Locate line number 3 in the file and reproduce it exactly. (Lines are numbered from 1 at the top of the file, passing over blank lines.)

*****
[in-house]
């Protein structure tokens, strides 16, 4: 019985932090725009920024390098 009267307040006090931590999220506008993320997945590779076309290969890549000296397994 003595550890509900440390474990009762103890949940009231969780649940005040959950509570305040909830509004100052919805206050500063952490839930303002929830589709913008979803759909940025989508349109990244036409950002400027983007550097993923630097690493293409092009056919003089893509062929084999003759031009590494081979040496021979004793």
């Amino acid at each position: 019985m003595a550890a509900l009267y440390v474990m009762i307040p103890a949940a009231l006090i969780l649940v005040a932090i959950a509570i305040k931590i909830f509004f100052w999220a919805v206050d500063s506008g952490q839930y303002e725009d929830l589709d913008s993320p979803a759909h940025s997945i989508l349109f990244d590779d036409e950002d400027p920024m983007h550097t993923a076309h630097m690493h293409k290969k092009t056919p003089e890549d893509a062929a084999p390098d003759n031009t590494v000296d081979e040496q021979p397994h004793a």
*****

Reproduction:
């Amino acid at each position: 019985m003595a550890a509900l009267y440390v474990m009762i307040p103890a949940a009231l006090i969780l649940v005040a932090i959950a509570i305040k931590i909830f509004f100052w999220a919805v206050d500063s506008g952490q839930y303002e725009d929830l589709d913008s993320p979803a759909h940025s997945i989508l349109f990244d590779d036409e950002d400027p920024m983007h550097t993923a076309h630097m690493h293409k290969k092009t056919p003089e890549d893509a062929a084999p390098d003759n031009t590494v000296d081979e040496q021979p397994h004793a």